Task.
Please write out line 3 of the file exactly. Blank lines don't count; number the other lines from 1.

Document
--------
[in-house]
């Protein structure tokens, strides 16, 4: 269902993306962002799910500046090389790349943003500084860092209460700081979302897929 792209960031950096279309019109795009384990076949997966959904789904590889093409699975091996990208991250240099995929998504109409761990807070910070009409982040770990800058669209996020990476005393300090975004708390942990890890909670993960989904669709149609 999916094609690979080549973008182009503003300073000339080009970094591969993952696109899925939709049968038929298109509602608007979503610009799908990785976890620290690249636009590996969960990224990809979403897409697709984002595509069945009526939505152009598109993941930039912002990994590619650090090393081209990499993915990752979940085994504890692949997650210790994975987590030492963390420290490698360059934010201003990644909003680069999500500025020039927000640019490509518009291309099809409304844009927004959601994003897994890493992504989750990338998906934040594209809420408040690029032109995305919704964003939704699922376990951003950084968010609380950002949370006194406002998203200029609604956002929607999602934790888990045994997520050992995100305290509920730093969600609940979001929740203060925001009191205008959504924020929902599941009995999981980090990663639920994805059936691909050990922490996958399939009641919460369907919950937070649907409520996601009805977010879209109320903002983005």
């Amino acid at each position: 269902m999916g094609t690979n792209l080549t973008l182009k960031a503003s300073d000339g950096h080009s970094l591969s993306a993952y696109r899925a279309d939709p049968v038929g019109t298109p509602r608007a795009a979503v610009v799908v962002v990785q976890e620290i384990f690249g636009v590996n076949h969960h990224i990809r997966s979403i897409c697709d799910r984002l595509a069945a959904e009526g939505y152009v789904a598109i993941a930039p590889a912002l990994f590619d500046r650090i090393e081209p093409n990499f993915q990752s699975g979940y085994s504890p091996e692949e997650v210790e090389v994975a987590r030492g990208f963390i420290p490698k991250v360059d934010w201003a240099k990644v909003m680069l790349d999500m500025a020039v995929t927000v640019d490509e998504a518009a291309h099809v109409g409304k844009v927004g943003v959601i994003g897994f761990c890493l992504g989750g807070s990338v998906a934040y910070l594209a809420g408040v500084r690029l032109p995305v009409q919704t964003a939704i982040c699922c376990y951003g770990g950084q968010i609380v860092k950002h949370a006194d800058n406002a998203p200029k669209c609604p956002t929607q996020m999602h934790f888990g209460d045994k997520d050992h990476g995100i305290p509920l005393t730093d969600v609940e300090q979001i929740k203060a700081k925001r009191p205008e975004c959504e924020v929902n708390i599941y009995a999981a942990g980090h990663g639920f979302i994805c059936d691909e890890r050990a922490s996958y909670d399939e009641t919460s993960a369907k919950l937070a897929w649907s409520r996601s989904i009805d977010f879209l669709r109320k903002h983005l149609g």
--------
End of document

């Amino acid at each position: 269902m999916g094609t690979n792209l080549t973008l182009k960031a503003s300073d000339g950096h080009s970094l591969s993306a993952y696109r899925a279309d939709p049968v038929g019109t298109p509602r608007a795009a979503v610009v799908v962002v990785q976890e620290i384990f690249g636009v590996n076949h969960h990224i990809r997966s979403i897409c697709d799910r984002l595509a069945a959904e009526g939505y152009v789904a598109i993941a930039p590889a912002l990994f590619d500046r650090i090393e081209p093409n990499f993915q990752s699975g979940y085994s504890p091996e692949e997650v210790e090389v994975a987590r030492g990208f963390i420290p490698k991250v360059d934010w201003a240099k990644v909003m680069l790349d999500m500025a020039v995929t927000v640019d490509e998504a518009a291309h099809v109409g409304k844009v927004g943003v959601i994003g897994f761990c890493l992504g989750g807070s990338v998906a934040y910070l594209a809420g408040v500084r690029l032109p995305v009409q919704t964003a939704i982040c699922c376990y951003g770990g950084q968010i609380v860092k950002h949370a006194d800058n406002a998203p200029k669209c609604p956002t929607q996020m999602h934790f888990g209460d045994k997520d050992h990476g995100i305290p509920l005393t730093d969600v609940e300090q979001i929740k203060a700081k925001r009191p205008e975004c959504e924020v929902n708390i599941y009995a999981a942990g980090h990663g639920f979302i994805c059936d691909e890890r050990a922490s996958y909670d399939e009641t919460s993960a369907k919950l937070a897929w649907s409520r996601s989904i009805d977010f879209l669709r109320k903002h983005l149609g």